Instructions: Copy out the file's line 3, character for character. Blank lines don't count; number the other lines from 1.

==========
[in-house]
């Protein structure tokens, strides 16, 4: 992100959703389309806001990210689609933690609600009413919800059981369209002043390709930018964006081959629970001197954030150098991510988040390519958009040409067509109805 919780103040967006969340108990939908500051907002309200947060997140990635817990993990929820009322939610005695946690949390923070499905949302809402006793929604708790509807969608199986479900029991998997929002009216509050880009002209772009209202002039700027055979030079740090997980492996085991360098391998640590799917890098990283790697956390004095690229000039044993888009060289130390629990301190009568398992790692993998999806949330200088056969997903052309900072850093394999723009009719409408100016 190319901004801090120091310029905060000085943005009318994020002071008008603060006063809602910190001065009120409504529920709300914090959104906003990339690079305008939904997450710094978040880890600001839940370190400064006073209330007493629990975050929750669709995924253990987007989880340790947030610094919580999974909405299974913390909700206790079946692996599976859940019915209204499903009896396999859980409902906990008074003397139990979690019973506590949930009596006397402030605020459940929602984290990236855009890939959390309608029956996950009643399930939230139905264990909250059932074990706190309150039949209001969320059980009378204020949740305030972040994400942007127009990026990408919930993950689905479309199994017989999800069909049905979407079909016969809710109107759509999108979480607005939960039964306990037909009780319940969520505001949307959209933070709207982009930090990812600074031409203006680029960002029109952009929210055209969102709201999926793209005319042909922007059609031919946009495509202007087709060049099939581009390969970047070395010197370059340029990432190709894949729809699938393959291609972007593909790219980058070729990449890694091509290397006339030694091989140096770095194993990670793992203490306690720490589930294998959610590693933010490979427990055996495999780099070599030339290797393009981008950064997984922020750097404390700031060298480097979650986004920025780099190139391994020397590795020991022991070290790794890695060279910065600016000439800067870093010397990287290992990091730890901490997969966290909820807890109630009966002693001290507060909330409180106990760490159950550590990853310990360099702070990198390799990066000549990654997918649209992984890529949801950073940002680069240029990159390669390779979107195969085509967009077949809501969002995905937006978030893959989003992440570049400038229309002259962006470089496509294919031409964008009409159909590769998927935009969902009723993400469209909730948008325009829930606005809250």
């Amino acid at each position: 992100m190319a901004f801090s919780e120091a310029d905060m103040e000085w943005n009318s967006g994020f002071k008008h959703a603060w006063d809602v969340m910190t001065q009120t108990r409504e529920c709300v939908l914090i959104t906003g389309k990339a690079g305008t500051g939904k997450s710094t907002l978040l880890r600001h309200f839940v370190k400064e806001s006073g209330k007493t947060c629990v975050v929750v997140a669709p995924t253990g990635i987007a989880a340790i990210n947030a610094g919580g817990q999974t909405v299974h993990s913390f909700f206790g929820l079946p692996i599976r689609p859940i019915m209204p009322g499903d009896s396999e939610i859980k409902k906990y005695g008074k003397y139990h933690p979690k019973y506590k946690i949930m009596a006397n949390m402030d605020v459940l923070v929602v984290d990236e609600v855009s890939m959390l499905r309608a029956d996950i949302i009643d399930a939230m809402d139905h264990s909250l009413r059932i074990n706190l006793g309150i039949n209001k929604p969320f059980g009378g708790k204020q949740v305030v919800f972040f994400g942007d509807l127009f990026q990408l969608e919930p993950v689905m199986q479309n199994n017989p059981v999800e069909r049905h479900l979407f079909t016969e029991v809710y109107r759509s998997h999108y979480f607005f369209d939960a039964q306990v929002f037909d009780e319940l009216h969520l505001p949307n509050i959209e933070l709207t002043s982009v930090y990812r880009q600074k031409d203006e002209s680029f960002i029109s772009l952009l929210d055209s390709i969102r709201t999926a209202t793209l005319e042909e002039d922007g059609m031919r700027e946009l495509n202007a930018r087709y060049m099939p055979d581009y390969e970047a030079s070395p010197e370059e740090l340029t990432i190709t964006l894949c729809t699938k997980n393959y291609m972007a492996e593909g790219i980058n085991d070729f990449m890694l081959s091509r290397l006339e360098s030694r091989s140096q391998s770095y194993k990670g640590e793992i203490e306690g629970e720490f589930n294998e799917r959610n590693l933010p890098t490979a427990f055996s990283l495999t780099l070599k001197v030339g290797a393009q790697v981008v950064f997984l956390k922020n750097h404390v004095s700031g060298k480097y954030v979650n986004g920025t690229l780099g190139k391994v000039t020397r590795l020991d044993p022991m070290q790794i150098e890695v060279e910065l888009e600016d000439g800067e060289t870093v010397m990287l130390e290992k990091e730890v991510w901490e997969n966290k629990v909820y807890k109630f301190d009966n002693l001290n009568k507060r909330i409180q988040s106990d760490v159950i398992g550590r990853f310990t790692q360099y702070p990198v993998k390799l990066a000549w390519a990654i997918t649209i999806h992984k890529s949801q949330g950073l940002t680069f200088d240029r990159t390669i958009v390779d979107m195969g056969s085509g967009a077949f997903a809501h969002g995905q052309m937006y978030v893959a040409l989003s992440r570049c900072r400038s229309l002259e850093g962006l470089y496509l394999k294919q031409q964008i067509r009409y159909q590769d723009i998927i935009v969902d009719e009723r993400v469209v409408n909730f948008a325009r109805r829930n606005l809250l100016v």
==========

């Amino acid at each position: 992100m190319a901004f801090s919780e120091a310029d905060m103040e000085w943005n009318s967006g994020f002071k008008h959703a603060w006063d809602v969340m910190t001065q009120t108990r409504e529920c709300v939908l914090i959104t906003g389309k990339a690079g305008t500051g939904k997450s710094t907002l978040l880890r600001h309200f839940v370190k400064e806001s006073g209330k007493t947060c629990v975050v929750v997140a669709p995924t253990g990635i987007a989880a340790i990210n947030a610094g919580g817990q999974t909405v299974h993990s913390f909700f206790g929820l079946p692996i599976r689609p859940i019915m209204p009322g499903d009896s396999e939610i859980k409902k906990y005695g008074k003397y139990h933690p979690k019973y506590k946690i949930m009596a006397n949390m402030d605020v459940l923070v929602v984290d990236e609600v855009s890939m959390l499905r309608a029956d996950i949302i009643d399930a939230m809402d139905h264990s909250l009413r059932i074990n706190l006793g309150i039949n209001k929604p969320f059980g009378g708790k204020q949740v305030v919800f972040f994400g942007d509807l127009f990026q990408l969608e919930p993950v689905m199986q479309n199994n017989p059981v999800e069909r049905h479900l979407f079909t016969e029991v809710y109107r759509s998997h999108y979480f607005f369209d939960a039964q306990v929002f037909d009780e319940l009216h969520l505001p949307n509050i959209e933070l709207t002043s982009v930090y990812r880009q600074k031409d203006e002209s680029f960002i029109s772009l952009l929210d055209s390709i969102r709201t999926a209202t793209l005319e042909e002039d922007g059609m031919r700027e946009l495509n202007a930018r087709y060049m099939p055979d581009y390969e970047a030079s070395p010197e370059e740090l340029t990432i190709t964006l894949c729809t699938k997980n393959y291609m972007a492996e593909g790219i980058n085991d070729f990449m890694l081959s091509r290397l006339e360098s030694r091989s140096q391998s770095y194993k990670g640590e793992i203490e306690g629970e720490f589930n294998e799917r959610n590693l933010p890098t490979a427990f055996s990283l495999t780099l070599k001197v030339g290797a393009q790697v981008v950064f997984l956390k922020n750097h404390v004095s700031g060298k480097y954030v979650n986004g920025t690229l780099g190139k391994v000039t020397r590795l020991d044993p022991m070290q790794i150098e890695v060279e910065l888009e600016d000439g800067e060289t870093v010397m990287l130390e290992k990091e730890v991510w901490e997969n966290k629990v909820y807890k109630f301190d009966n002693l001290n009568k507060r909330i409180q988040s106990d760490v159950i398992g550590r990853f310990t790692q360099y702070p990198v993998k390799l990066a000549w390519a990654i997918t649209i999806h992984k890529s949801q949330g950073l940002t680069f200088d240029r990159t390669i958009v390779d979107m195969g056969s085509g967009a077949f997903a809501h969002g995905q052309m937006y978030v893959a040409l989003s992440r570049c900072r400038s229309l002259e850093g962006l470089y496509l394999k294919q031409q964008i067509r009409y159909q590769d723009i998927i935009v969902d009719e009723r993400v469209v409408n909730f948008a325009r109805r829930n606005l809250l100016v």